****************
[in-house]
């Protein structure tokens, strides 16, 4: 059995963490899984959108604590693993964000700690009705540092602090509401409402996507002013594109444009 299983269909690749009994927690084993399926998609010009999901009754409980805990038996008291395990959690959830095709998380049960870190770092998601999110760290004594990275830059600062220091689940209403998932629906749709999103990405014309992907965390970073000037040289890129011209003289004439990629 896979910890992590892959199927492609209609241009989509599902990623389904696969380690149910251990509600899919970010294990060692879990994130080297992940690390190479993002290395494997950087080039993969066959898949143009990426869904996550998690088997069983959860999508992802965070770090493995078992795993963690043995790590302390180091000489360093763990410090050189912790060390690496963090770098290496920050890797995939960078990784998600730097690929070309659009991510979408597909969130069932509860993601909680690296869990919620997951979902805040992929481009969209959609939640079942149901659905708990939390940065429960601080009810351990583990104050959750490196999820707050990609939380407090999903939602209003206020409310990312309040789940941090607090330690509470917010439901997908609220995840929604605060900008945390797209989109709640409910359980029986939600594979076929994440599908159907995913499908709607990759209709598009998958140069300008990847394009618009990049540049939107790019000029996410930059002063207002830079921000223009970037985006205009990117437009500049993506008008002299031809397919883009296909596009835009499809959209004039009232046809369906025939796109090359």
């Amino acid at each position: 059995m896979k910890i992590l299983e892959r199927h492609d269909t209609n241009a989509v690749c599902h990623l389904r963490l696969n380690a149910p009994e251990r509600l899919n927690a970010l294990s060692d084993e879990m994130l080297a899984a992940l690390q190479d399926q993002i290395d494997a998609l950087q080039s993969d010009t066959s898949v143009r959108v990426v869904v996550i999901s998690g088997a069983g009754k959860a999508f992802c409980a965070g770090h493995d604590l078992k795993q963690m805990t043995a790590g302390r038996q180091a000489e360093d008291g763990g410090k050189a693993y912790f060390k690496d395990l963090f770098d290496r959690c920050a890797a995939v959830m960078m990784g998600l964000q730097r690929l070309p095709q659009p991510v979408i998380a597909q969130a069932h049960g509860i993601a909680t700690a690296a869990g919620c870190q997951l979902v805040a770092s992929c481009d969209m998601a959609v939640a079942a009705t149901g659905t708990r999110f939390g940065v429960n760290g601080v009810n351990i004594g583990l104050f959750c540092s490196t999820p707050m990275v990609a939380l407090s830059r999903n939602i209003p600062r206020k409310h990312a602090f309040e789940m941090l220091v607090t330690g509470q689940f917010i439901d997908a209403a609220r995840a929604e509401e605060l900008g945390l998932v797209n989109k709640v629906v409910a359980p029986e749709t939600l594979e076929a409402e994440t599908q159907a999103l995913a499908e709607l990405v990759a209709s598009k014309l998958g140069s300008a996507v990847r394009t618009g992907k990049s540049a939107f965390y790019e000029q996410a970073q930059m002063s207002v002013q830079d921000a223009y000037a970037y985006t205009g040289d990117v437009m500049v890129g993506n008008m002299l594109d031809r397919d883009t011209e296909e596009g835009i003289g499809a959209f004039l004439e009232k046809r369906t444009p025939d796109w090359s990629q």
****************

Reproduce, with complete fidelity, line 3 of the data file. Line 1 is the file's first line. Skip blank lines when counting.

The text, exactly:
């Amino acid at each position: 059995m896979k910890i992590l299983e892959r199927h492609d269909t209609n241009a989509v690749c599902h990623l389904r963490l696969n380690a149910p009994e251990r509600l899919n927690a970010l294990s060692d084993e879990m994130l080297a899984a992940l690390q190479d399926q993002i290395d494997a998609l950087q080039s993969d010009t066959s898949v143009r959108v990426v869904v996550i999901s998690g088997a069983g009754k959860a999508f992802c409980a965070g770090h493995d604590l078992k795993q963690m805990t043995a790590g302390r038996q180091a000489e360093d008291g763990g410090k050189a693993y912790f060390k690496d395990l963090f770098d290496r959690c920050a890797a995939v959830m960078m990784g998600l964000q730097r690929l070309p095709q659009p991510v979408i998380a597909q969130a069932h049960g509860i993601a909680t700690a690296a869990g919620c870190q997951l979902v805040a770092s992929c481009d969209m998601a959609v939640a079942a009705t149901g659905t708990r999110f939390g940065v429960n760290g601080v009810n351990i004594g583990l104050f959750c540092s490196t999820p707050m990275v990609a939380l407090s830059r999903n939602i209003p600062r206020k409310h990312a602090f309040e789940m941090l220091v607090t330690g509470q689940f917010i439901d997908a209403a609220r995840a929604e509401e605060l900008g945390l998932v797209n989109k709640v629906v409910a359980p029986e749709t939600l594979e076929a409402e994440t599908q159907a999103l995913a499908e709607l990405v990759a209709s598009k014309l998958g140069s300008a996507v990847r394009t618009g992907k990049s540049a939107f965390y790019e000029q996410a970073q930059m002063s207002v002013q830079d921000a223009y000037a970037y985006t205009g040289d990117v437009m500049v890129g993506n008008m002299l594109d031809r397919d883009t011209e296909e596009g835009i003289g499809a959209f004039l004439e009232k046809r369906t444009p025939d796109w090359s990629q």